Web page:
And, oh, the shelves full of classics, missionary biographies, Bibles, women’s devotionals, studies, and fun reading in my home . . . . Not going anywhere any time soon.

There’s still nothing like a rainy day, a cozy place, and a good book in hand.

*Grace for Every Trial, reviewed here.
**Love both Kindle and Online Bible! Yes, these are endorsements.


  1. También prefiero el tacto y la lectura con libros de papel, es una sensación que no se puede obtener con un libro electrónico, aunque estos también tengan sus ventajas.

    1. Thank you, Tere, for your comment. God bless you!

  2. I agree. Not one or the other, but both! With my digital reader, I am ready for an interruption. And I agree that the pages of Scripture, for me, are easier to access in the printed page.

    And when it comes down to it, writing and reading are about the words, however they come to us. Thanks for a well-written piece.

    1. Thank you for your visit, Sheila. I agree: both!

  3. I don't have a Kindle, but I have a Kindle app on my HP Touchpad and iPhone. I like it mainly because you can find so many good books free or for just a few dollars, and because when traveling I can just take my Touchpad and not a stack of books. :-) I do still prefer the feel of a paper book in my hands as opposed to a tablet, and to me it's a bit easier to flip back and forth in a book if I want to go back and remember what a person's name or situation was, etc. - sometimes I vaguely know about where in the book I saw what I was looking for, but not so much with e-books. I also discovered an icon that would lead me to all the places I had highlighted while reading the book, a great handy reference. (It took me a long time to explore all the little icons to figure out what they were.)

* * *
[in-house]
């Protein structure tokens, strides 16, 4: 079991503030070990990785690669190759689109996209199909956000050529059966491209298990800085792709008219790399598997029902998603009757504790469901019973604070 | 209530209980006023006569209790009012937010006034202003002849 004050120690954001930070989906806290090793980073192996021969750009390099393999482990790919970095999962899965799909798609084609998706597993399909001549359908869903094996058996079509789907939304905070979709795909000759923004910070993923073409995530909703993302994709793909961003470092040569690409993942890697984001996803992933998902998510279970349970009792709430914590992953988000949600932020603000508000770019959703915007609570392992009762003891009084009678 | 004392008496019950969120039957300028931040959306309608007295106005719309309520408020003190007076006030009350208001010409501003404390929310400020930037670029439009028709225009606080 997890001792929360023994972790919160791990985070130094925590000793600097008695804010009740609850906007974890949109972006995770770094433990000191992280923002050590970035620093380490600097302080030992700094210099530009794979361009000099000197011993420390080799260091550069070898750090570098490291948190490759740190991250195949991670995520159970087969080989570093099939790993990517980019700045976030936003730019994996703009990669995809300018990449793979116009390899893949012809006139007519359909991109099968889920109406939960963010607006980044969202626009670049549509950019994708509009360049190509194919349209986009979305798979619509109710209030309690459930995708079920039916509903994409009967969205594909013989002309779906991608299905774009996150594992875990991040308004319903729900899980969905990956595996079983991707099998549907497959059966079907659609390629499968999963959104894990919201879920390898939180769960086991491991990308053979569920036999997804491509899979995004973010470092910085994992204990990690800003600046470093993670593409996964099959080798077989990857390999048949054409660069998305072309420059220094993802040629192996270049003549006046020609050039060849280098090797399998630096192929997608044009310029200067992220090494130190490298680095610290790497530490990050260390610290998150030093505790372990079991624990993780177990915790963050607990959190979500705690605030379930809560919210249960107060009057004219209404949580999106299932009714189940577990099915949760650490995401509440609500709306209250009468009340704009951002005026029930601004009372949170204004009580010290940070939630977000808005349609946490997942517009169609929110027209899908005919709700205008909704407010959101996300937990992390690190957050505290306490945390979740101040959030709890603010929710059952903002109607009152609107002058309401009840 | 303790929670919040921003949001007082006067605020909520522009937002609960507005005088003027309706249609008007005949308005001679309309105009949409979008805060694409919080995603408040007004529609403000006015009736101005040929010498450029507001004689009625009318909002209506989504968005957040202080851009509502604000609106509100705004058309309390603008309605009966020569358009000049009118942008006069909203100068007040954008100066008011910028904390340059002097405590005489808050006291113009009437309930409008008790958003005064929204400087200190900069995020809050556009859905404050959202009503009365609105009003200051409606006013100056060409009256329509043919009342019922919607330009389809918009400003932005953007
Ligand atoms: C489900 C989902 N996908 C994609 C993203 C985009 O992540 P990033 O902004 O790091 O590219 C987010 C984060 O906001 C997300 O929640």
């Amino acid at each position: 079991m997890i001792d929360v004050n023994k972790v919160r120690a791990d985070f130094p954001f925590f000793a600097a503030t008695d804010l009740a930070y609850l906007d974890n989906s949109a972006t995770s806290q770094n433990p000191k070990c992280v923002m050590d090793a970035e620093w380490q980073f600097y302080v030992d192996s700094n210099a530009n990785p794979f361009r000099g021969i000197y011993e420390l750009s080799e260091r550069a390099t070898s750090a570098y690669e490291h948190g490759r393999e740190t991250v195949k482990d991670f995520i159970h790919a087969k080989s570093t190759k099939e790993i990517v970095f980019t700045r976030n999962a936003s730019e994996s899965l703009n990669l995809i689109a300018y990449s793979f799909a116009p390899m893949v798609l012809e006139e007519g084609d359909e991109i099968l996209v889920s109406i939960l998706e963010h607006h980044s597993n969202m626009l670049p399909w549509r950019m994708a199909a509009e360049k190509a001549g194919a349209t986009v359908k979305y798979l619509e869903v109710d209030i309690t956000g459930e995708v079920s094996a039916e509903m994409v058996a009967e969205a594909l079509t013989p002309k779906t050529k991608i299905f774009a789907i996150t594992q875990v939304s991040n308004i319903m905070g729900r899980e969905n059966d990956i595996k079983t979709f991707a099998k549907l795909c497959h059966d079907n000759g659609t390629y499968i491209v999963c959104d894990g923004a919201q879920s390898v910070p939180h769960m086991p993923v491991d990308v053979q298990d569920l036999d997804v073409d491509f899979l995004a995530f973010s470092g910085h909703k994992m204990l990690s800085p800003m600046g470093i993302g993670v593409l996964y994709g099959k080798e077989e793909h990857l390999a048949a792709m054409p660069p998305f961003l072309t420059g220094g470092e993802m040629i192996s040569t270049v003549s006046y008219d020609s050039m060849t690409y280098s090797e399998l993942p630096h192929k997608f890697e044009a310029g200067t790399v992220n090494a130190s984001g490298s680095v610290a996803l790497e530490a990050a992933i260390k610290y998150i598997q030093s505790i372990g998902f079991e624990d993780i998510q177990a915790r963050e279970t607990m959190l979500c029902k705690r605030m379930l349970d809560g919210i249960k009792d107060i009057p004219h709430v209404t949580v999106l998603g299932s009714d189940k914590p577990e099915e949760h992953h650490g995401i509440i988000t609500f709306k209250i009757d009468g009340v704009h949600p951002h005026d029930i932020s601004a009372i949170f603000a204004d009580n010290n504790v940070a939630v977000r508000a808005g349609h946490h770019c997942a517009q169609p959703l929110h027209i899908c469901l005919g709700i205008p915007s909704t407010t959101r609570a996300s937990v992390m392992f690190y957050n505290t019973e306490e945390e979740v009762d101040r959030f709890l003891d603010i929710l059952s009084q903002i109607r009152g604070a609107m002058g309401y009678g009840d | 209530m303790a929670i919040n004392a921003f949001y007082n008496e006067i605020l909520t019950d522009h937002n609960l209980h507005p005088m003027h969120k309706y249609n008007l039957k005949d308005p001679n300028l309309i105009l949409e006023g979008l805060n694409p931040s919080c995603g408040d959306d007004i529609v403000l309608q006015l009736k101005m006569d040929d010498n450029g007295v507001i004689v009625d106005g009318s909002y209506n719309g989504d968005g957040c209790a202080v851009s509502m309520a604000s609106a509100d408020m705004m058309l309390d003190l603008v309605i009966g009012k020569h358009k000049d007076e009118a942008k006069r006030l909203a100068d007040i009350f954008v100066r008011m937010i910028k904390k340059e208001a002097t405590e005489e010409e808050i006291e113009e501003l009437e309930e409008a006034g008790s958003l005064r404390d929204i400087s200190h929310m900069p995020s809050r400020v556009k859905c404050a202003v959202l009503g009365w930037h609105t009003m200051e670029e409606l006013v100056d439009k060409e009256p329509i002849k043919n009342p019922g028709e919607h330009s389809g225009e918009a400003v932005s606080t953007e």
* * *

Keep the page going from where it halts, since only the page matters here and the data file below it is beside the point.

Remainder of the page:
Some of my paper and hardback books are like friends - such memories associated with reading them. My husband doesn't understand keeping books, especially novels, once they're read, but sometimes I love to reread or refer back to them.

    I was listening to a message by Jim Berg the other day, and in one place he was saying that he's a techie and likes his iPad and has Bible study aids on there, but for regular devotions he'd rather use his Bible, because he uses his iPad for multiple things and can get easily distracted wanting to check his e-mail and such, but with his Bible, he only uses it for reading and study, so it lessens the distractions.

    A great place for free or sales e-books is It's not 100% Christian - I've found a Mormon book there once - but it mostly is.

    1. Oh yes, the portability of the digital library! I really have enjoyed that feature, especially on our last trip. Just put it in your purse, and away you go, with at least 20 new books waiting for you! (I only read two or three, but it was great not to take physical copies, especially with today's luggage weight restrictions.)

      And, yes, the memories stored up in some of my books!

      I love to reread after several years, especially a fun book. Sometimes, I don't even remember how it ended, so it's almost like new. :o)

      Thanks for the Inspired Reads recommendation. I have also found SpiritFilledKindle to be good for good buys and good books.

      Thank you, Barbara, and God bless!

  4. I agree, digital and paper books are both good! But I must say there is a comfort in reading my bible as I hold it in my hands.

    1. Thank you, Lauren. I love your word "comfort." There's a comfort in the Scriptures as well as in holding them. God bless you!